In January 2018, Russia and Ukraine sparred in the Azov Sea as an ugly war of words between the two countries continues. It has re-ignited memories of the 2004 Black Sea war.
The dramatic standoff between the two countries began on 8 January when Russia conducted a fighter jet drill – called ‘Mars’ – in the Mediterranean Sea. The drills lasted several days, and 100 warplanes (including warplanes, helicopters and drones) took part. The drills took place in a 20-mile zone around Russia’s “Iron Fleet” base at Khmeimim. The Kremlin commented at the time that “Russia will never repeat” the 2014 Sochi Olympics.
The most dramatic escalation occurred on 9 January, when the Russian military identified Ukrainian warships in the Azov Sea and sent fighter jets into action. Images of the Russian aircraft dropping bombs over the Black Sea in unison with the increased pressure from the Ukrainian navy’s surface and air vessels. The Russian forces claimed that Ukraine had breached the 2015 Minsk Peace Agreement, which Ukraine denied.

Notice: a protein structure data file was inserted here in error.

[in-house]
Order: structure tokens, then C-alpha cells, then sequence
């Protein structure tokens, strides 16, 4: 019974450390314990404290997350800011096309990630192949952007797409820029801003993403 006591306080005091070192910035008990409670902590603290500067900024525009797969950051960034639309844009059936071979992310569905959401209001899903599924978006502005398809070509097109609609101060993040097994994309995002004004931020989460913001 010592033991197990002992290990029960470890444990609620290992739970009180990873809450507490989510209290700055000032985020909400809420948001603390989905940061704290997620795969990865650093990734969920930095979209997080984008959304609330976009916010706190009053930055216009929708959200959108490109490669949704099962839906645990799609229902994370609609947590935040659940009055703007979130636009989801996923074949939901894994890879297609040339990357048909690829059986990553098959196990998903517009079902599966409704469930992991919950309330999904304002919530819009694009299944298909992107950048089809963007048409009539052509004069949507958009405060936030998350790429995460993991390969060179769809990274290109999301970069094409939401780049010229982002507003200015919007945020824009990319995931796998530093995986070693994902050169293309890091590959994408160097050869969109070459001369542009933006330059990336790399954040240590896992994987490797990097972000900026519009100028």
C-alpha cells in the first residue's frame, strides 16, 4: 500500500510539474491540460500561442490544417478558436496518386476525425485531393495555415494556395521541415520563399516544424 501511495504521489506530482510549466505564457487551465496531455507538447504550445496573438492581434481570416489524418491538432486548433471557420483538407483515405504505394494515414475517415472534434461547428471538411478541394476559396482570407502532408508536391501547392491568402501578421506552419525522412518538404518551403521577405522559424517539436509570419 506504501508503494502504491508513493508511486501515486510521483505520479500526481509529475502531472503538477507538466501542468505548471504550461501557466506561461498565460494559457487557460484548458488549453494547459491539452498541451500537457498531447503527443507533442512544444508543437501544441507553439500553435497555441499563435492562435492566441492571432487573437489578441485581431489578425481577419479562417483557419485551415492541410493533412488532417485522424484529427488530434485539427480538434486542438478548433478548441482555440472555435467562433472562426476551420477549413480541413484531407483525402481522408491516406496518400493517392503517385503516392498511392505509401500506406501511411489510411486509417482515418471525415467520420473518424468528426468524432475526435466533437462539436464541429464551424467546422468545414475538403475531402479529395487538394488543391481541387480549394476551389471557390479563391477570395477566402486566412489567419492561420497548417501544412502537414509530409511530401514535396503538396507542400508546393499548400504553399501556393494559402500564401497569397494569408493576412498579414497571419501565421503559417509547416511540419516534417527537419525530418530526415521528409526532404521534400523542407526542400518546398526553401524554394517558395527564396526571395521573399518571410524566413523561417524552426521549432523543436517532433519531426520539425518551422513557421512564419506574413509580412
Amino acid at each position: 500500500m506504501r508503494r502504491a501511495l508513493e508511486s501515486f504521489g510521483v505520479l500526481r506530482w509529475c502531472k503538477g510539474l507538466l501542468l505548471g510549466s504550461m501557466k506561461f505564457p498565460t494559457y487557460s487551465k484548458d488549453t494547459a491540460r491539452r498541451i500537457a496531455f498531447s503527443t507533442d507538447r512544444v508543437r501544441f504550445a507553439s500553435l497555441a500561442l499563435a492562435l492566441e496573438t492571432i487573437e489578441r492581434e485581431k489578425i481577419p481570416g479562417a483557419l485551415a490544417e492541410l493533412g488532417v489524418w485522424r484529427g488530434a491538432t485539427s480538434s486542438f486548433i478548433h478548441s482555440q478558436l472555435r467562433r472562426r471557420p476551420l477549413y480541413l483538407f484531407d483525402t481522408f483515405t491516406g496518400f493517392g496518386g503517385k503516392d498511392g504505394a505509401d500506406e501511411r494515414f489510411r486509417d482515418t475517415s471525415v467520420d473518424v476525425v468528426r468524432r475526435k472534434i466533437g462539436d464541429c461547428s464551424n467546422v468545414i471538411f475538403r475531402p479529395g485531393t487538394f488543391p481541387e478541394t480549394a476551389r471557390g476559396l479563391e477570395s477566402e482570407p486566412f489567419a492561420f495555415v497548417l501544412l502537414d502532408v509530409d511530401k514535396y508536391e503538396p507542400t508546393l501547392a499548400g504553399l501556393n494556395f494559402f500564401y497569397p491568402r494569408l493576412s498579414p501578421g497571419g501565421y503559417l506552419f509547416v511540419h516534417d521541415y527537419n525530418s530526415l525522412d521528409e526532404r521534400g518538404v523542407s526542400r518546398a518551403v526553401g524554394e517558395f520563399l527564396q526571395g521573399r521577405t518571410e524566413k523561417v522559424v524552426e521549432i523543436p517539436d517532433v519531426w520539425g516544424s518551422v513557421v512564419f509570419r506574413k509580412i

While Russia closed its air space over the Azov Sea, NATO stepped up its presence on the sea to boost Poland’s military capacity. Poland and the Baltic states also condemned Russia’s “unsafe and provocative” actions. But within Ukraine, political observers worry about the possibility of a real war. Ukrainian President Petro Poroshenko, for example, has warned that a Russian-Ukrainian war will not just “end” in Ukraine but will affect the rest of Europe as well.